FVSU public health professor provides tips to reduce the spread of COVID-19

by Russell Boone

Posted on Mar 31, 2020

Covid 19 poster

The World Health Organization labeled COVID-19 (Coronavirus) a pandemic on March 11. On March 31, the Georgia Department of Public Health confirmed nearly 3,800 Georgians testing positive for the virus and 108 confirmed deaths. 

Dr. Oreta Samples, program coordinator for FVSU’s Master of Public Health (MPH) program, provides some advice on how to slow down and possibly reduce the spread of the disease. 

“While this disease is wreaking havoc on the way we do things, it is not insurmountable to keep oneself safe,” Samples said. “It is important to remember that sanitation is the key to protection against infection. This includes not only washing hands, but sanitizing surfaces and items that a person may come in contact with, share or be touched by others, thus possibly being contaminated,” the FVSU professor said.

Here are some facts and suggestions for reducing the spread of COVID-19:

  1. The disease may live for several days on surfaces from droplets caused by coughing or sneezing and can spread rapidly through contact. Refrain from rubbing eyes, nose or mouth after touching surfaces to avoid self- contamination. Encourage children to refrain from thumb sucking, nail biting and other habits where the virus can enter the body through oral or nasal passages.  Get in the habit of washing hands for at least 20 seconds several times daily.
  2. Sanitize all surfaces frequently or at least twice a day. Do not rely on them to “look dirty” before cleaning. This includes areas in the home such as doorknobs, refrigerator door handles, bathroom and kitchen towel bars, kitchen tables and tabletops. Cell phones, appliance knobs, computer keyboards and mouse units, house phones, remote control units and other devices used should be sanitized with Lysol, Clorox or any other disinfectant containing at least 70 percent alcohol as recommended by the CDC.  Practice effective cleansing of areas of the car such as door handles, radio and other control knobs, steering wheels and gear shifts.  Wear impervious gloves when handling public items like gas pump handles, mailbox lids, and store door handles.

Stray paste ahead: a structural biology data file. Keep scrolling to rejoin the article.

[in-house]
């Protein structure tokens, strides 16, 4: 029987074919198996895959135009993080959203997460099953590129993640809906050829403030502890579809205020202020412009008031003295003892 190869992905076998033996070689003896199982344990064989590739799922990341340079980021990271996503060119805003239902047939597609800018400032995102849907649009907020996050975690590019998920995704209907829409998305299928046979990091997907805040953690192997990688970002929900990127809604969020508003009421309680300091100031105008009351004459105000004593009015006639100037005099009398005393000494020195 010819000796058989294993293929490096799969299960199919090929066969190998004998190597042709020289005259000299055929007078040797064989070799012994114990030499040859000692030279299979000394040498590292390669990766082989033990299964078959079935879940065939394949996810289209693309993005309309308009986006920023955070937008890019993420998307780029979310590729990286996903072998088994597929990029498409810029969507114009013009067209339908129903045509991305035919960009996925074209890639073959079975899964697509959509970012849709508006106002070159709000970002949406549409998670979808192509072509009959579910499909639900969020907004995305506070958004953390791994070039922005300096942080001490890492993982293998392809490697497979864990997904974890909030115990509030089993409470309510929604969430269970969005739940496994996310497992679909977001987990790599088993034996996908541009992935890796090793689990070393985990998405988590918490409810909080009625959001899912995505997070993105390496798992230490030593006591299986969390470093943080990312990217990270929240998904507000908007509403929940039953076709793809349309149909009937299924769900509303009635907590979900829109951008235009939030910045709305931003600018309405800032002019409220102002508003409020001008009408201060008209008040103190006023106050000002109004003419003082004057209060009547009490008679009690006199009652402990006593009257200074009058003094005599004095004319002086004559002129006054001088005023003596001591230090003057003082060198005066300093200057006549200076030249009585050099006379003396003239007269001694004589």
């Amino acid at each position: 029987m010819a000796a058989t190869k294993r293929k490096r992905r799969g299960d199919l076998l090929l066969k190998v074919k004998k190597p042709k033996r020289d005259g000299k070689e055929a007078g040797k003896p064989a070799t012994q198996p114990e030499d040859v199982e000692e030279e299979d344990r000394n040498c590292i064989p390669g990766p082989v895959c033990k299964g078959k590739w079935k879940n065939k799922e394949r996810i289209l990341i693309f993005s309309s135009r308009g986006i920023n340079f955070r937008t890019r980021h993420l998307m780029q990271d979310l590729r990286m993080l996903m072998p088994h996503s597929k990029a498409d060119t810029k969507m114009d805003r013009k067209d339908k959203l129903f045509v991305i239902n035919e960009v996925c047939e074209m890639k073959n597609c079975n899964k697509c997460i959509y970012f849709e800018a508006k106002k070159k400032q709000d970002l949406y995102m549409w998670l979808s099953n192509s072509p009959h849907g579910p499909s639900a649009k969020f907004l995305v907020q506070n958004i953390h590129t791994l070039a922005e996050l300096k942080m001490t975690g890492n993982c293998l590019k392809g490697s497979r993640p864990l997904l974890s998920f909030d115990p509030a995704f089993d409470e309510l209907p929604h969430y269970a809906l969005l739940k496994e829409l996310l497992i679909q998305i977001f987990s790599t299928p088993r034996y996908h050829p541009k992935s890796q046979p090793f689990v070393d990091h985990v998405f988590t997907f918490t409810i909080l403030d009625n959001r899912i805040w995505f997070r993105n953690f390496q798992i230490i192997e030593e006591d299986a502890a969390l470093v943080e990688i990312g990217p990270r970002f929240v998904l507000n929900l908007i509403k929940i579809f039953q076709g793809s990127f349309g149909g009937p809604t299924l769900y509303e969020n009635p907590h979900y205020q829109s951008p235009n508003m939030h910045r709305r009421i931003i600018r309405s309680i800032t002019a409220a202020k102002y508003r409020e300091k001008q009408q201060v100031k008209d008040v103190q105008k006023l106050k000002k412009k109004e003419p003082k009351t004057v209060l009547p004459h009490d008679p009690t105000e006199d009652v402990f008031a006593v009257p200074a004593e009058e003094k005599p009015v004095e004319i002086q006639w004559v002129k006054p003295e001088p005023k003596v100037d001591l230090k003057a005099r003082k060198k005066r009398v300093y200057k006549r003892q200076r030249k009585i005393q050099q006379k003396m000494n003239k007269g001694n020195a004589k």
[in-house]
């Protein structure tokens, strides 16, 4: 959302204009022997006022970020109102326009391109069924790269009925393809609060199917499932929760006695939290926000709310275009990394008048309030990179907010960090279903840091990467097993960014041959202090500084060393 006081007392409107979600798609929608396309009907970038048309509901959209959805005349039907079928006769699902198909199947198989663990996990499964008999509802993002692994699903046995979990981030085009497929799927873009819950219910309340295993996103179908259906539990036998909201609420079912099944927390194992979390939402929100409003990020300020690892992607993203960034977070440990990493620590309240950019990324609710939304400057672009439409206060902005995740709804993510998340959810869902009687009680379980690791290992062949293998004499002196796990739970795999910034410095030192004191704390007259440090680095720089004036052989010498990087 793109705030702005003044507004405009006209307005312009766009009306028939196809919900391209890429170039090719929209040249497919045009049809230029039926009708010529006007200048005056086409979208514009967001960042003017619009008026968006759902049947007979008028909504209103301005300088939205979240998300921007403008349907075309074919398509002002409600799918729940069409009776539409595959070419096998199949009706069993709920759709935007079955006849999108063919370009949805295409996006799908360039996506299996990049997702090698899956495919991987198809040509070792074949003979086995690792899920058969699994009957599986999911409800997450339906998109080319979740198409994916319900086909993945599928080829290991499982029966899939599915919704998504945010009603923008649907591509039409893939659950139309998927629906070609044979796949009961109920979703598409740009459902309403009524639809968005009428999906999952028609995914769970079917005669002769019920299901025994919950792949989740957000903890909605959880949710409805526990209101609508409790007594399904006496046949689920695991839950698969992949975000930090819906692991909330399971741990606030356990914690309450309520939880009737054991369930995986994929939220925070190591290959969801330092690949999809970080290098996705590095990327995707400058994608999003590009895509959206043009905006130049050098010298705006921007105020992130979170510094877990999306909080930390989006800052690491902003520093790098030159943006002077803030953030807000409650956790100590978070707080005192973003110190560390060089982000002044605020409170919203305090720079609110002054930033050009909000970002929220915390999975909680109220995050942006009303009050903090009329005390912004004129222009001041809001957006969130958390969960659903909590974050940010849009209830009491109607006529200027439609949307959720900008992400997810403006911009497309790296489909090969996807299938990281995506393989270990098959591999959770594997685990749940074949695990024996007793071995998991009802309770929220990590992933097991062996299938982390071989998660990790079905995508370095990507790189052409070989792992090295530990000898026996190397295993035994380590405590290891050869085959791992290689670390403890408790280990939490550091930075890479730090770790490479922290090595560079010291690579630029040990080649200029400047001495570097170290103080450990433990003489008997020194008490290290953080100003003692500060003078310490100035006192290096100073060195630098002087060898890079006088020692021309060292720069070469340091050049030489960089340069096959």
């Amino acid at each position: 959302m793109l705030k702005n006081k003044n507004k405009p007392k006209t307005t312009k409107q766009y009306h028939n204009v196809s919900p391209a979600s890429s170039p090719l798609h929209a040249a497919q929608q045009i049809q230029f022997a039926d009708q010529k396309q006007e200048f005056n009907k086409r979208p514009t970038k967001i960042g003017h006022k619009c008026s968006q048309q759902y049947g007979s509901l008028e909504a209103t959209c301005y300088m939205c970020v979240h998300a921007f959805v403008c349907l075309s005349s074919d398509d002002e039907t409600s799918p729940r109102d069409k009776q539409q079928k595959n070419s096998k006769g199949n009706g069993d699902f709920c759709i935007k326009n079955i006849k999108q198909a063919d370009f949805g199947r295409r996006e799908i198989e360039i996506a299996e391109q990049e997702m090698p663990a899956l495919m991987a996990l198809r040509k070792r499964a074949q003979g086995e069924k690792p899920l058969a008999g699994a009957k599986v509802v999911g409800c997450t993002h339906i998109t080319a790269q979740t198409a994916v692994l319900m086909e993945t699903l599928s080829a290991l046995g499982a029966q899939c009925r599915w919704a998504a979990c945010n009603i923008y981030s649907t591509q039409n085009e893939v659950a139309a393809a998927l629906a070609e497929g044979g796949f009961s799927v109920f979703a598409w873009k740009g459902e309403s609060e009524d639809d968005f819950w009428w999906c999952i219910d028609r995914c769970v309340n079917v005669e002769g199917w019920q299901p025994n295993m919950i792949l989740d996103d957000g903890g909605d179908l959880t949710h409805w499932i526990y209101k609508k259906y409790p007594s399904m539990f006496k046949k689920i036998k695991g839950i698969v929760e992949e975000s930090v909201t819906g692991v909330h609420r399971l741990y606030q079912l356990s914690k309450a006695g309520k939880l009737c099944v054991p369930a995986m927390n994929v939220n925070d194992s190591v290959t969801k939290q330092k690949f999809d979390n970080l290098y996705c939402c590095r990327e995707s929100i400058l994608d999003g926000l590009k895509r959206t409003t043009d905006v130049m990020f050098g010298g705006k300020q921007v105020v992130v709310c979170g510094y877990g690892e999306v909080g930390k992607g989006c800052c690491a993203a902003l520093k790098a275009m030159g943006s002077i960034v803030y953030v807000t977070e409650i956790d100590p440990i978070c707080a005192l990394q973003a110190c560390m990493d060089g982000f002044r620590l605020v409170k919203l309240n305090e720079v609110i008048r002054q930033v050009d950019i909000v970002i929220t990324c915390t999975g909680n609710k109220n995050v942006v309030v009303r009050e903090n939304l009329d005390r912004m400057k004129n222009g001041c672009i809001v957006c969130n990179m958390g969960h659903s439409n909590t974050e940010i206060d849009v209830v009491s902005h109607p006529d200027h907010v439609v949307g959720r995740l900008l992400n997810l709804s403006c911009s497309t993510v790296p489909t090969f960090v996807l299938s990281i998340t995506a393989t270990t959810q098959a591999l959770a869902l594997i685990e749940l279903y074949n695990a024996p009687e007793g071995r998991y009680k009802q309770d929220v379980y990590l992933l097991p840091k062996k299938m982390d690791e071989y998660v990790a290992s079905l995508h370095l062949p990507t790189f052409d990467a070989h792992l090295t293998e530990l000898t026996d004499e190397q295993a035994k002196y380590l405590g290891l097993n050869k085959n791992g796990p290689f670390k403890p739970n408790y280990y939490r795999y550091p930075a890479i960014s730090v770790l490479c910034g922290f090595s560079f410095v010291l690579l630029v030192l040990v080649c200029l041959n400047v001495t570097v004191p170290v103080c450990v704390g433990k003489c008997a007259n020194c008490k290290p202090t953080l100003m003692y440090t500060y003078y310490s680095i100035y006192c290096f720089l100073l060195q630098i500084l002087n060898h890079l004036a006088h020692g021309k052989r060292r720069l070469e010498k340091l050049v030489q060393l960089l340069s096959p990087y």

3. Use simple practices to combat the disease. This includes sneezing or coughing in a tissue or crook of an elbow, keep a safe distance while in line, refrain from talking to people and frequently washing hands in warm soap and water for 20 seconds. Help children to use the proper handwashing time by telling them to sing the “Happy Birthday” song.
  4. Hand sanitizers are great to have, but do not exclusively rely on them because they are not a substitute for good hand washing techniques.
  5. While shopping in grocery stores, use any available sanitation station. Wipe down the handle of shopping carts before using them, and carry a pocket-sized dispenser of sanitizer or disinfectant for personal use.  To practice social distancing when shopping, elect one person in the home to go shopping once a week for everything you need. Refrain from “quick trips” several times a day or week. Instead, make a list and venture out once weekly or less if you can.

Samples said there are many ways to curtail the spread of Coronavirus, but the most effective may be social distancing. This includes practices such as working from home and limiting trips to public areas including grocery stores and pharmacies.

“If you must go out, leave as early as you can and as close to the opening hour of business as possible. By shopping early, you will most likely be in a cleaner environment than if you shop later in the day. Many establishments are closing their doors early in order to have several hours to sanitize their stores to lessen the spread of the virus,” Samples said.

For other items, Samples suggests shopping-online as much as possible and avoid places such as nail salons and beauty shops to avoid close contact with other people. Also, check in with physicians about upcoming appointments, and make sure the office is open. “Many are rescheduling elective visits and those considered simply ‘checkup’ visits. Also, call in prescriptions to avoid overrunning the office,” Samples said.

For more information about Coronavirus, visit the CDC website at


FVSU Agricultural Communications Department


  • Categories:
  • FVSU Agriculture College